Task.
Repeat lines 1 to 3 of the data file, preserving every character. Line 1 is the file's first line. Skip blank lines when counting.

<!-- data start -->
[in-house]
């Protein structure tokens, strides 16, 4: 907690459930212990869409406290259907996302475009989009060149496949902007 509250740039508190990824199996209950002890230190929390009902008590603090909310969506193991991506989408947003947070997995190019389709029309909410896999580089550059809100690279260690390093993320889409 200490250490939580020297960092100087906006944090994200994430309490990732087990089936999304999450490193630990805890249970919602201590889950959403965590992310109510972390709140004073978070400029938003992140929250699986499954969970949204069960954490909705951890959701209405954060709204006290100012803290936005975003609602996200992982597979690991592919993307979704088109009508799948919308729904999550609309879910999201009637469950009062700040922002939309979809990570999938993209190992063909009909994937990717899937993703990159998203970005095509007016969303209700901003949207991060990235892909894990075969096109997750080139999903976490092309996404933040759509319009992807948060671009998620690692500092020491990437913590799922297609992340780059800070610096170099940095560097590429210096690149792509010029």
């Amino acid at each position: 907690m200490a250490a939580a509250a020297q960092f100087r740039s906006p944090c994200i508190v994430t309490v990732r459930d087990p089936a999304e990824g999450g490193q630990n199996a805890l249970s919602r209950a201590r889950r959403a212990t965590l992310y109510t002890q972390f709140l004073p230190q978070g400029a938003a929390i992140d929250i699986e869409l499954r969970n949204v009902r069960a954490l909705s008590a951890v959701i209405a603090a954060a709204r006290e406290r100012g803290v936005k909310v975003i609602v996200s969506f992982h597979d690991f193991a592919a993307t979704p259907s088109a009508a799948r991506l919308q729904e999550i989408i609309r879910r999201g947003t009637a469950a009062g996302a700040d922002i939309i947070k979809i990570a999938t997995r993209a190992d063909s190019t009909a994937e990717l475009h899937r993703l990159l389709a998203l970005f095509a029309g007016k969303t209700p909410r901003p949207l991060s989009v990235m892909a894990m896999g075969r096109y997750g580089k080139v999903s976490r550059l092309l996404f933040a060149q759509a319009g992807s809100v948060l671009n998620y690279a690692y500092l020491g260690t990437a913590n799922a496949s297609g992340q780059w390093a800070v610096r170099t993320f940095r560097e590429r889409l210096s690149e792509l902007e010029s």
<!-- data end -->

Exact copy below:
[in-house]
């Protein structure tokens, strides 16, 4: 907690459930212990869409406290259907996302475009989009060149496949902007 509250740039508190990824199996209950002890230190929390009902008590603090909310969506193991991506989408947003947070997995190019389709029309909410896999580089550059809100690279260690390093993320889409 200490250490939580020297960092100087906006944090994200994430309490990732087990089936999304999450490193630990805890249970919602201590889950959403965590992310109510972390709140004073978070400029938003992140929250699986499954969970949204069960954490909705951890959701209405954060709204006290100012803290936005975003609602996200992982597979690991592919993307979704088109009508799948919308729904999550609309879910999201009637469950009062700040922002939309979809990570999938993209190992063909009909994937990717899937993703990159998203970005095509007016969303209700901003949207991060990235892909894990075969096109997750080139999903976490092309996404933040759509319009992807948060671009998620690692500092020491990437913590799922297609992340780059800070610096170099940095560097590429210096690149792509010029």
């Amino acid at each position: 907690m200490a250490a939580a509250a020297q960092f100087r740039s906006p944090c994200i508190v994430t309490v990732r459930d087990p089936a999304e990824g999450g490193q630990n199996a805890l249970s919602r209950a201590r889950r959403a212990t965590l992310y109510t002890q972390f709140l004073p230190q978070g400029a938003a929390i992140d929250i699986e869409l499954r969970n949204v009902r069960a954490l909705s008590a951890v959701i209405a603090a954060a709204r006290e406290r100012g803290v936005k909310v975003i609602v996200s969506f992982h597979d690991f193991a592919a993307t979704p259907s088109a009508a799948r991506l919308q729904e999550i989408i609309r879910r999201g947003t009637a469950a009062g996302a700040d922002i939309i947070k979809i990570a999938t997995r993209a190992d063909s190019t009909a994937e990717l475009h899937r993703l990159l389709a998203l970005f095509a029309g007016k969303t209700p909410r901003p949207l991060s989009v990235m892909a894990m896999g075969r096109y997750g580089k080139v999903s976490r550059l092309l996404f933040a060149q759509a319009g992807s809100v948060l671009n998620y690279a690692y500092l020491g260690t990437a913590n799922a496949s297609g992340q780059w390093a800070v610096r170099t993320f940095r560097e590429r889409l210096s690149e792509l902007e010029s």